Steve Ricketts said...

part 1/2...

A few caveats up front… I don’t know the details of this NWS experiment; i.e. how it was devised, how it will be evaluated, what (and how) end users will be involved, what training will be given to the forecasters. However, after being part of the Met Service in Canada for some 35 years before retiring last year, and closely connected to operational forecasting and to users (especially in aviation), I have spent a fair amount of my time in this area. I believe it’s a step in the right direction.

Here are some thoughts, but keep in mind that it’s hard to discuss such ideas in only a few paragraphs.

As I am fond of saying… “Forecasts (and warnings) only have value when they influence decisions” (I believe I first heard this quote from you?!). To me, it’s paramount that met services act to bridge the gap between the forecasters and users of their products (and info). It’s *not* forecasters directly forecasting the impact of weather (that’s not their role), but they need to be aware of how weather info is used so that they can work with people whose responsibilities are affected by weather so that they can properly integrate MET info into their decision-making processes, and also so that their needs can be factored into the decisions on the forecasting desk, including when warnings are issued.

This means having awareness of users’ critical thresholds, decision points, the importance that users place on timing, on knowing the forecasters’ level of confidence, on their need for other scenarios that might develop, etc. In Canada, the MSC has worked closely with NAV Canada managers, people in air carrier dispatch operations, people in airport operations and others… to better understand how weather affects their operations, and thus where its aviation forecasters need to focus their attention.
For example, not all winds are equally important. Forecasters need to focus on winds that will change the active runway (based on crosswind limits) as this affects airport acceptance rates. That might mean in some cases that a difference of 10-20° or 3-5 knots might be critically important, and needing close attention. The MSC has conducted some experiments along these lines, including doing some cost-loss analysis. Sure, this type of work needs to be done thoroughly and objectively, especially if met services are establishing standards, such as level of performance, on it, and users are establishing procedures, and regulatory bodies are establishing operating rules.

The MSC’s work has had an impact; e.g. air carriers, following discussions with NC managers and MSC operational staff about significant storms, are repositioning their fleet and even cancelling flights ahead of time… it’s better to be proactive than get caught and have to scramble. To me such work is important, and needs to involve forecasters and users. Also business analysts?


Steve Ricketts said...

part 2/2...

Now this work has mostly been in aviation, where the users are more easily identifiable. Does the same effort apply to the world of public forecasters, where there are many different users? I would say yes, even though it’s harder to do. The NWS is already doing this to some extent, when it issues warnings re flash floods; i.e. it’s not the first-level parameter (rainfall rates and amounts), it’s the combination of rain and terrain that’s important to consider. And ultimately the impact.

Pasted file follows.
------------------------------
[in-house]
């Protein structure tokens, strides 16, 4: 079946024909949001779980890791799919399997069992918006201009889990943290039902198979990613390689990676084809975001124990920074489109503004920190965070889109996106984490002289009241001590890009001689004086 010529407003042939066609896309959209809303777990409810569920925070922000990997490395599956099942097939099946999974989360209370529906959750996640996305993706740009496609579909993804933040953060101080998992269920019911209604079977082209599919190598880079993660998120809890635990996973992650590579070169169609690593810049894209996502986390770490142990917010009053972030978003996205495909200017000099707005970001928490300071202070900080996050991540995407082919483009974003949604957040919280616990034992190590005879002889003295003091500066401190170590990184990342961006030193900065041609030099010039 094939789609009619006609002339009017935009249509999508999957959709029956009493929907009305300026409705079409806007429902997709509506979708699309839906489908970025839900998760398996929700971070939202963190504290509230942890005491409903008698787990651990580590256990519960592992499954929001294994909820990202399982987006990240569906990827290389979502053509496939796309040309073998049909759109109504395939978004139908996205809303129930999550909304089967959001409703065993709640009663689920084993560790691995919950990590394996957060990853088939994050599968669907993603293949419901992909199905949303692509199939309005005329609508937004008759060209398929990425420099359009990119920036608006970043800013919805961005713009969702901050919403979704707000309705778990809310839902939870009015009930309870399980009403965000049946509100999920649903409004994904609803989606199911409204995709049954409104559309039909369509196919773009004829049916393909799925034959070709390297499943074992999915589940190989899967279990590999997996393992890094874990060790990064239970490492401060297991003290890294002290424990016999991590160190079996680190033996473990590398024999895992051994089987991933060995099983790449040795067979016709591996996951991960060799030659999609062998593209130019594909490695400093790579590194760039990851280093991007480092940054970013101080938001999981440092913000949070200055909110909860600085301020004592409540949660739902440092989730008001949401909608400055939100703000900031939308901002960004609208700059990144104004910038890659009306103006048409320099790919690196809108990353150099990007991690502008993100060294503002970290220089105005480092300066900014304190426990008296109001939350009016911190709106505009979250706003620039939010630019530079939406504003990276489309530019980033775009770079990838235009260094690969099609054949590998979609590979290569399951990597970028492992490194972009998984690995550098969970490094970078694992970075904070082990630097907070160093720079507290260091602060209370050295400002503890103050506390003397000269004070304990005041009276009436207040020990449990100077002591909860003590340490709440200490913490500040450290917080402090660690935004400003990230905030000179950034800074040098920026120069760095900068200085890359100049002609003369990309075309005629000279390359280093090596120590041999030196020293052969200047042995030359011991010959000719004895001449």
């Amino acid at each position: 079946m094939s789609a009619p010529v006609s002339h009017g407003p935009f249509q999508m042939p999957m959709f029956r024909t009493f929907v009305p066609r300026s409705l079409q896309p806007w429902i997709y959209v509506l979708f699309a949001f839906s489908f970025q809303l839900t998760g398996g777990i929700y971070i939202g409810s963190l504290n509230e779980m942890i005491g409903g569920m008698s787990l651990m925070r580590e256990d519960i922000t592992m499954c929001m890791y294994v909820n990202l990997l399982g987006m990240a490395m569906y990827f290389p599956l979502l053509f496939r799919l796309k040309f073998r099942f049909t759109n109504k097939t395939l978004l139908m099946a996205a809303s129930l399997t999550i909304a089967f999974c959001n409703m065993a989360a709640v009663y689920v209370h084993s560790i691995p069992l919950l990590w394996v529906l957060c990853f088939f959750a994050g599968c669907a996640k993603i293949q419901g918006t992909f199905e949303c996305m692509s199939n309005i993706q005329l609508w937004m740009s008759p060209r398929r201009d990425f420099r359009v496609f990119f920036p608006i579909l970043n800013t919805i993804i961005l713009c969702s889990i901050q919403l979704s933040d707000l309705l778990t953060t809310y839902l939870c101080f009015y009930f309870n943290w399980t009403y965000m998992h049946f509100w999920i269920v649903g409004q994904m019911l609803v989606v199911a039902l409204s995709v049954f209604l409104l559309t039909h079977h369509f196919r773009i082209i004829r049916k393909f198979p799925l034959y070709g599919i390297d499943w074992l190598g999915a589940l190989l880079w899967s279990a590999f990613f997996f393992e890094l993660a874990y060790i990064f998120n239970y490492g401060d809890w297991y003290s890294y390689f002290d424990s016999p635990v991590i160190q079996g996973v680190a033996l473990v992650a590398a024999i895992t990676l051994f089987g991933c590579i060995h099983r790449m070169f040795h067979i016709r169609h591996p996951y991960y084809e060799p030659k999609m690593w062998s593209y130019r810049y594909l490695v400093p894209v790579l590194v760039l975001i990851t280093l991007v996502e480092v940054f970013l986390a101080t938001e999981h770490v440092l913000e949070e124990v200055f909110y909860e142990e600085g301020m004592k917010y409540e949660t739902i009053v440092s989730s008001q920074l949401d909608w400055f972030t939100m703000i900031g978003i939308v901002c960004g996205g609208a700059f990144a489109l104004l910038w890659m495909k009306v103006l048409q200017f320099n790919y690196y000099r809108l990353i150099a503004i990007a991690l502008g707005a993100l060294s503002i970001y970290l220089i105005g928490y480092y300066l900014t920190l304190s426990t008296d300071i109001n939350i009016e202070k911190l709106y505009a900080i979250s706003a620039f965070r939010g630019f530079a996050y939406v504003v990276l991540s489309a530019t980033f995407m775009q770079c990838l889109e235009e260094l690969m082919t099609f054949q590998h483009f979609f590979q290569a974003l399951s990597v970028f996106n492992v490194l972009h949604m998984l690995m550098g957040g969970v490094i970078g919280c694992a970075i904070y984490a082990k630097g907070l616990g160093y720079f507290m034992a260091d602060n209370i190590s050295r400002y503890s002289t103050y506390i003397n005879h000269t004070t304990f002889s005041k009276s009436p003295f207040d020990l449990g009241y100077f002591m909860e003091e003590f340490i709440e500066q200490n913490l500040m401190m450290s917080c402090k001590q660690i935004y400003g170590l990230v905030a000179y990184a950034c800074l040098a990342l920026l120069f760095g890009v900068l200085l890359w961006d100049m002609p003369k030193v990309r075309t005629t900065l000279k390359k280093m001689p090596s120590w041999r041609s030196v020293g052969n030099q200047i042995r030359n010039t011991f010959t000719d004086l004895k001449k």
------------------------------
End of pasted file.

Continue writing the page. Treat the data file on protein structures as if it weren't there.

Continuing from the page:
In the States, is this a role for the NWS or should the private sector get involved? I do not know. I do believe that it’s important to the future role of the operational meteorologist. As numerical weather models and AI-based systems continue to improve, meteorologists will be unable to demonstrate that they can add much value to the computer-produced guidance. In Canada, we have accumulated a fair bit of info suggesting that the forecaster cannot add much value beyond Day-1, and that their role (and intervention) in forecasting needs to be focussed. Otherwise, their current role will diminish.

So I like to see that the NWS is venturing into this area, even if it’s not being done the best way. Just my thoughts. Your mileage may vary.

Chuck Doswell said...


I suspect we may not be so far apart as you might think. It is not that the IBW experiment is inherently bad, but it is premature to be testing these ideas via public warnings, especially before the social scientists have done their work about how forecasts might be made more effective. The design of the experiment is flawed and the timing is wrong.

As for forecasting impacts by knowing user thresholds ... is this not asking a lot of forecasters who are challenged by what they were educated and trained to do: weather forecasting. Now you want to add many more issues for them to consider, and they have neither the tools, nor the training to do these additional tasks. And this enhanced understanding of user needs can only be done for a fraction of the population of users, so many user's needs will go unanswered. This could become very contentious! It is indeed much more difficult in the public sector vs. the limited aviation sector.

Private-sector forecasters could do a lot of the impacts-based warnings for clearly-identified clients. They have more flexibility and can grow to fill niches that require support unavailable from the public sector products. In fact, I'd prefer they accepted this responsibility rather than adding to the workload of public sector forecasters.

Steve Ricketts said...

it's good to hear that we're not that far apart in philosophy; it's the "how" we get there that's important to do properly